Fuzzy Personhood

"Seeing human" is critical for social life.

Posted May 10, 2010

The natural sciences have recently demonstrated that chimpanzees grieve for the loss of loved ones, that plants are capable of recognizing their siblings, and that Poplar trees can feel stressed out. These remarkable findings imply that the world all around us is becoming more human. A moment's reflection, however, suggests that the question of what exactly is human is an extremely difficult one, even for those whose job is to decide just that. For example, when a group of paleontologists discovered two partial, two-million year-old skeletons in South Africa last month, naming them Australopithecus sediba and declaring them a previously unknown direct ancestor to our genus, homo, considerable controversy resulted. The central dispute in the paleontology community is whether it is accurate to consider A. sediba "one of us"--whether it is human--with the debate largely focusing on the size and form of the skeletons' teeth and pelvis.

Given that most of us are not paleontologists, it turns out that we do something quite different when we decide what is human. Psychological research suggests that rather than fixating on the pelvis, we think about whether or not a particular entity has a mind. For example, the issue of mind was central the recent Supreme Court decision to deem the McCain-Feingold Act unconstitutional and to allow corporations and unions to contribute to political campaigns. Those who supported this decision argued that these groups deserved the same first amendment rights as mindful humans, whereas those in dissent, such as Justice Stevens, considered this a mischaracterization:

Corporations help structure and facilitate the activities of human beings, to be sure, and their ‘personhood' often serves as a useful legal fiction. But they are not themselves members of "We the People" by whom and for whom our Constitution was established...The fact that corporations are different from human beings might seem to need no elaboration, except that the majority opinion almost completely elides it.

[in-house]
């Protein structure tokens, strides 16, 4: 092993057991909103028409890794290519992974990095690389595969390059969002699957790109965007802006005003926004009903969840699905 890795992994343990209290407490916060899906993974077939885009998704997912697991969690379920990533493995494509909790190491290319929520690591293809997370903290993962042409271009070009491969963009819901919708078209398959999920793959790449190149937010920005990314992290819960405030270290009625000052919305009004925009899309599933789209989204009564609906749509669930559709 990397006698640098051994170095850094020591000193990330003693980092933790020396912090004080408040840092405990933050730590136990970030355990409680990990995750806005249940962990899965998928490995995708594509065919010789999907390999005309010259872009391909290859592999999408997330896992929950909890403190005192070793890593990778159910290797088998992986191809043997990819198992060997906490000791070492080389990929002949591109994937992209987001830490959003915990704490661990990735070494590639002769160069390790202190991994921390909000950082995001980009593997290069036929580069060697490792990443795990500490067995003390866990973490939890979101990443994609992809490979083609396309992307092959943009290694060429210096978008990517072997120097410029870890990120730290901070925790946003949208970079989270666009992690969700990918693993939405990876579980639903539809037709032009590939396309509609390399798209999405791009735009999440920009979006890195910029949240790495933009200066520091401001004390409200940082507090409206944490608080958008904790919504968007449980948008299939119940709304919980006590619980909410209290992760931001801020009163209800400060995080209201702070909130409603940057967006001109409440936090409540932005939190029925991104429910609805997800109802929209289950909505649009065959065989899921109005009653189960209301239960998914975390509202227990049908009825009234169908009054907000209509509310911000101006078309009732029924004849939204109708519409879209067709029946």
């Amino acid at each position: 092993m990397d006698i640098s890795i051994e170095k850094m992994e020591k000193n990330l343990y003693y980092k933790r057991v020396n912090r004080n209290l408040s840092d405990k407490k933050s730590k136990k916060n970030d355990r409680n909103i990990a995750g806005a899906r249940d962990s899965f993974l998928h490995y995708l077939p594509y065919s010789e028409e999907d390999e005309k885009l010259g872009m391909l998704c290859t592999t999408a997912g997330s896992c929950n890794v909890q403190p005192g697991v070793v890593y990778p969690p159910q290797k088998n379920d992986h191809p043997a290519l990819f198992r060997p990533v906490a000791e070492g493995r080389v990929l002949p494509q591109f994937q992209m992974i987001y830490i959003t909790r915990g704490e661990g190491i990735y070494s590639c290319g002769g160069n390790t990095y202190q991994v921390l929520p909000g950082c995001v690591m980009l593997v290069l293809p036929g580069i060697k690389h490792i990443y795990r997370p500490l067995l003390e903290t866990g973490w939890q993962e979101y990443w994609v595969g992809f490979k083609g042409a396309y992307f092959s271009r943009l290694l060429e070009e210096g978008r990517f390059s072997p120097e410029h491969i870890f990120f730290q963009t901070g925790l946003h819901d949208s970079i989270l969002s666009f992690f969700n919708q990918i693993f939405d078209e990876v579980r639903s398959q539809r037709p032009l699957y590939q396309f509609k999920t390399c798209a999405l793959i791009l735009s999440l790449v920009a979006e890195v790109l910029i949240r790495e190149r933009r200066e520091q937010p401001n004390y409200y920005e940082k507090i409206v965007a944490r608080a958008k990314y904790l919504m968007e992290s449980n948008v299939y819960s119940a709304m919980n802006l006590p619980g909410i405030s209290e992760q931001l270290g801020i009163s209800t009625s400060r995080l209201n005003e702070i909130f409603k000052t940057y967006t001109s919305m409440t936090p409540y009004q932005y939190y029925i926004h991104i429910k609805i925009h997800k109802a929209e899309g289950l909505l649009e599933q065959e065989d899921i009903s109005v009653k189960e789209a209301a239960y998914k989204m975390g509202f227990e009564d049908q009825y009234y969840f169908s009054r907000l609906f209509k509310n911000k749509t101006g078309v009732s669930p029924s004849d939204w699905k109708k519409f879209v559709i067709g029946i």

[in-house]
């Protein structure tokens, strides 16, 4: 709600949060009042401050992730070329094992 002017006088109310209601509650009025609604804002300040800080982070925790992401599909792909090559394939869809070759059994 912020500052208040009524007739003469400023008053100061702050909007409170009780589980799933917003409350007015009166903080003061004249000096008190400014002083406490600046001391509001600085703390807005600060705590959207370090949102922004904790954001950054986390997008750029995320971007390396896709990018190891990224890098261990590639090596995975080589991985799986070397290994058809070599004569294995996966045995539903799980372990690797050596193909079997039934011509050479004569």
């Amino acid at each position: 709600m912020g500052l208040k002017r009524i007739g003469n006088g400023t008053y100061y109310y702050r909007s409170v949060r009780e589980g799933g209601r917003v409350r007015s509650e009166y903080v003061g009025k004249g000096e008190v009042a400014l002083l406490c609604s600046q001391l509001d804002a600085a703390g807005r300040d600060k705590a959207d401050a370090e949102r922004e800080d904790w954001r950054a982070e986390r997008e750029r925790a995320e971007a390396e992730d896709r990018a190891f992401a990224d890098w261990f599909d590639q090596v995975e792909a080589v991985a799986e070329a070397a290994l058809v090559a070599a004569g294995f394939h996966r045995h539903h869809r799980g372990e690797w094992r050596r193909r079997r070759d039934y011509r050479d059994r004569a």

This case speaks to the importance of whether or not we consider liminally human entities to be human. Some of my recent work with John Cacioppo and Nick Epley suggests additional reasons why "seeing human" is critical for social life. In this research that appears in a new article in Perspectives on Psychological Science, we constructed a questionnaire--the individual differences in anthropomorphism questionnaire (IDAQ)--to measure people's general tendency to see nature, technology, and nonhuman animals to have mental states (e.g., intentions, emotions, consciousness). We then had people complete different tasks that measured moral care and concern for nonhumans, trust in nonhumans, and the tendency to portray oneself in a favorable light in the presence of a nonhuman robot.

Individuals who were the most likely to anthropomorphize showed greater moral concern for nonhumans, stating that it was more morally wrong to destroy something like a bed of flowers or a motorcycle. These results suggest that granting something a mind makes it capable of experiencing pain, and should therefore not be harmed. People who scored high on the IDAQ were also the most likely to trust technological agents to perform a variety of tasks, ranging from diagnosing a heart attack to selecting the best college football team in the country.  Granting an entity a mind also means that it can think and plan, making it seem more capable of performing complex tasks. Finally, those who anthropomorphized most were most likely to give socially desirable answers (e.g., stating that they have never taken advantage of someone, and always "practice what they preach")--all of this on a computerized questionnaire ostensibly administered by a robot that appeared on the screen. These findings suggest that people high in anthropomorphism perceived the robot to have a mind capable of judging and evaluating them, and they acted accordingly.

These simple demonstrations provide preliminary support for why anthropomorphism--the tendency to grant minds to nonhuman things--is so influential for our interactions with the world around us. Perceiving minds gives entities moral rights, responsibilities, and the capacity for social surveillance. As scientific advances reveal extraordinary capacities of nonhuman things, and as questions of personhood become increasingly fuzzy, understanding why "seeing human" matters has never been more important.